- work with rather than against nature, including adapting design to the characteristics identified during site analysis
- design from pattern to detail, such as designing for site characteristics, either to deflect or take advantage of them
- make the least change for the greatest good, which is about taking advantage of what we already have, adapting it rather than replacing it and reducing the purchase of new materials
- produce no waste, a principle that influences the selection of materials and what can be done with leftovers such as timber offcuts
- start small and learn from our mistakes, a principle bound up with that of observing and interacting and that allows for corrections as we proceed.
Fiona Campbell sketches a diagram while discussing Sector Analysis.
Show and tell
Assisted by the examples of materials and fittings Terry had at hand, the details and technologies of renovation were now the topic. Then it was time to take a walk.
"Let's take a walk now and look at some of the things we've been talking about and how they have been used in retrofitting this community centre for energy and water efficiency", announced Terry.
Lighting, shading devices, low VOC materials (volatile organic compounds that are outgassed by some building materials and which can be an irritant), insulation materials, the use of ceiling fans instead of air conditioning, water storage tanks to make best use of rain falling on roofs, photovoltaic and wind energy technology, solar hot water and the community centre's public reedbed toilet were some of the design innovations and technologies visited.
Structuring the workshops
Sitting on seats is no way to run a workshop, which is why Terry and Fiona include the walkabout of the community centre and its design and fittings after the first part of the workshop, covering basics, that is spent inside the classroom. Seeing, touching and watching something work is a type of active learning and supplements what has been discussed in the classroom.
Doing this engages participants in the first two phases of the 'action learning' sequence — look and think. It is then up to them to enact action learning's third phase — acting — when they are ready to put into effect what they learn at the workshops. The process is cyclic and, after taking action, the look > think cycles follow again.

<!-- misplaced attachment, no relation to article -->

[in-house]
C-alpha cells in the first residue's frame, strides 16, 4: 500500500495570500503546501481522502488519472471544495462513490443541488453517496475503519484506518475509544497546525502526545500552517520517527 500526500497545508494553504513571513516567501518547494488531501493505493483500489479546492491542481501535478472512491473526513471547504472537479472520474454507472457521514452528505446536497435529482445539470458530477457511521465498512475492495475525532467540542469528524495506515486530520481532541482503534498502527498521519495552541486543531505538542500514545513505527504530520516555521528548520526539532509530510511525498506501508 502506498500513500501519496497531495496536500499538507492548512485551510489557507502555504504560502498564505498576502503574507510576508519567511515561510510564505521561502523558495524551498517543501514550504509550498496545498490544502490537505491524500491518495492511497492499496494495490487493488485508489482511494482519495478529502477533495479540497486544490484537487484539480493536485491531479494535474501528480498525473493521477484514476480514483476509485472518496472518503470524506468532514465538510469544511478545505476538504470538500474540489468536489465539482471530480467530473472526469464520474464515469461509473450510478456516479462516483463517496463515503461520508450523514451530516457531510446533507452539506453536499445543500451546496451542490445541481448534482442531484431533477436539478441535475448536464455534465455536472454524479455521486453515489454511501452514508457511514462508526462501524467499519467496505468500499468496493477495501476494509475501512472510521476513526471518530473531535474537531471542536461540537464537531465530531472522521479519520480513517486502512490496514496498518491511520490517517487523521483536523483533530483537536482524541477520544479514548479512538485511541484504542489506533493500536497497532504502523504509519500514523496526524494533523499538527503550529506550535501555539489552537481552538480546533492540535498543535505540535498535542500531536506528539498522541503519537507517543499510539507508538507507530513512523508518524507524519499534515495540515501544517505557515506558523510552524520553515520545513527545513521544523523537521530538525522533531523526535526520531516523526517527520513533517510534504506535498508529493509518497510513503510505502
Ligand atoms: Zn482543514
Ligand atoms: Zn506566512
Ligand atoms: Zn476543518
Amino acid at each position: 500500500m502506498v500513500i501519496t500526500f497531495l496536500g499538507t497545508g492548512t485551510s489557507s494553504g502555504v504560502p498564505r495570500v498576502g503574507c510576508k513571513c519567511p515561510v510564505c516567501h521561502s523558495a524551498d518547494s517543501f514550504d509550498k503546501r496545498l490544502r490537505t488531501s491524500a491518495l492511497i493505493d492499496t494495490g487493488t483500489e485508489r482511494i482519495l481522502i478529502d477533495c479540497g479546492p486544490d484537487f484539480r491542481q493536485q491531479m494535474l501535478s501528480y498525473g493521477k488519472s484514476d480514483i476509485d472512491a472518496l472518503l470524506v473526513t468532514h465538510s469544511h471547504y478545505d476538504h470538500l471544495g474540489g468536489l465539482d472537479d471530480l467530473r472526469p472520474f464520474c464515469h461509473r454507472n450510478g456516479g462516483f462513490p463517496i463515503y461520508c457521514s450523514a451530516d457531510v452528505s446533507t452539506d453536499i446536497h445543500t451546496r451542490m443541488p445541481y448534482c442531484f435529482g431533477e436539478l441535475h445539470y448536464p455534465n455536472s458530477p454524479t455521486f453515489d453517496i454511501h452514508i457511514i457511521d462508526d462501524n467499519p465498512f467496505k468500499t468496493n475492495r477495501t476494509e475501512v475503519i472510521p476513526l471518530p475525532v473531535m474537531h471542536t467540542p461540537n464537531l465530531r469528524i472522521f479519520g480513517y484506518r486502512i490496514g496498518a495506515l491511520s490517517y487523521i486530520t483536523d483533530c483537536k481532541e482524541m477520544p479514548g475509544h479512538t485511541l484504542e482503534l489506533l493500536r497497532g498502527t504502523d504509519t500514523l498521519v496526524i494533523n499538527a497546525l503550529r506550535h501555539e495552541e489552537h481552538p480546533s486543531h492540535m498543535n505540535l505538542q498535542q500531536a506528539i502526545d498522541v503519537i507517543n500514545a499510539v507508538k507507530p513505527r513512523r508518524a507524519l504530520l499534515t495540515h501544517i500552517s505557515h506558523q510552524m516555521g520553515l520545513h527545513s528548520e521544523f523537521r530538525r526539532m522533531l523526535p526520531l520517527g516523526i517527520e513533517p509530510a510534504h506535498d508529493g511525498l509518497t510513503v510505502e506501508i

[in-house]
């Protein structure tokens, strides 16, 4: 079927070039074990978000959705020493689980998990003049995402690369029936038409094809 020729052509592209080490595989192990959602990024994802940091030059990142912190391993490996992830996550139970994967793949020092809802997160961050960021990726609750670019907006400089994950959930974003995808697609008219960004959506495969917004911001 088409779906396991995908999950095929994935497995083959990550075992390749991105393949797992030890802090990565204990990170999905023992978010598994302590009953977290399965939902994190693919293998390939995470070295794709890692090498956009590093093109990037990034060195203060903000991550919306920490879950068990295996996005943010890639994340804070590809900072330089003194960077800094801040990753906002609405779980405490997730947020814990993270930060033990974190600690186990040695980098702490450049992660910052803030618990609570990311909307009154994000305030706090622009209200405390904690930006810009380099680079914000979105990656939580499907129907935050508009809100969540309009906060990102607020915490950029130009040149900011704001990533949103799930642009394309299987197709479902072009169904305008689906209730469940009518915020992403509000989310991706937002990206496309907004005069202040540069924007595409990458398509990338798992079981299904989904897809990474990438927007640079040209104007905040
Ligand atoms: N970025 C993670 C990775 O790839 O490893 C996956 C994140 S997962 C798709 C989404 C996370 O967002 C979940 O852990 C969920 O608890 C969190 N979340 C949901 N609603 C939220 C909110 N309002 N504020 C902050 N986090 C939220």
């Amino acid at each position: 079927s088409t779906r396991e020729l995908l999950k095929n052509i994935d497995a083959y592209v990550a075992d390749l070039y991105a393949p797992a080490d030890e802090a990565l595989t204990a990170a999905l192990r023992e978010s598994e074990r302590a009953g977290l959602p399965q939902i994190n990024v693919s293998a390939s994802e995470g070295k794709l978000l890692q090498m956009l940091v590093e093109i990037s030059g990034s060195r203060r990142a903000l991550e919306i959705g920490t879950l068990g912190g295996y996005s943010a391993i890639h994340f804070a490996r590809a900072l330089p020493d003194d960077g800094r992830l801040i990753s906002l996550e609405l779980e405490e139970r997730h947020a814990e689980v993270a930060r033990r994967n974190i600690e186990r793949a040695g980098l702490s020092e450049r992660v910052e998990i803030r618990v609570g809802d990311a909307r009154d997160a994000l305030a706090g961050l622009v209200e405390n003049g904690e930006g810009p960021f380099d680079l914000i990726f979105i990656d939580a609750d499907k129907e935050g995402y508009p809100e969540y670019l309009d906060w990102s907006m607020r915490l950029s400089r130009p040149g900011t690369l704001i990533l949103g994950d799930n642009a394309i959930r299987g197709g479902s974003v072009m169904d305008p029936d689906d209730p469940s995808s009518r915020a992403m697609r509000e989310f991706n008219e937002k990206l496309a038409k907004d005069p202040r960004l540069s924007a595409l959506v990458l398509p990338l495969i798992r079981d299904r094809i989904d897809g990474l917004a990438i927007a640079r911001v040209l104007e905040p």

Even the classroom session is participatory, the pair making use of question and answer to extract knowledge and experience from participants and making use of props such as material samples and technologies that participants can handle. Fiona makes use of the strategic questioning technique known as ORID, which takes the form of a conversation around four types of questions: Objective > Reflective > Interpretive > Decisional (training in the ORID technique is provided in the community leadership course offered at the community centre).
Morning tea break is an important time. It is not only the chance for a break but a time for participants to ask questions of the presenters and to talk among themselves. Allowing sufficient time for this is built into the workshop plan. Fiona makes sure that brewed coffee is ready for those who prefer that to the less-appetising instant, that there is a selection of teas and that better food than the sweet, fatty biscuits often offered at workshops is avoided, Fresh fruit is supplied. Participants in past workshops have commented on the better food provided.
As a trained mathematics teacher Fiona plans her workshops on the basis of sound educational practice, drawing influences from recognised experts like Bob Doppelt, health researcher Dr Prochaska and his behaviour change model and her own teacher training. Doing this is important when teaching adults so as to effectively enrol them in their own learning process.
Story and photos by Russ Grayson, September 2015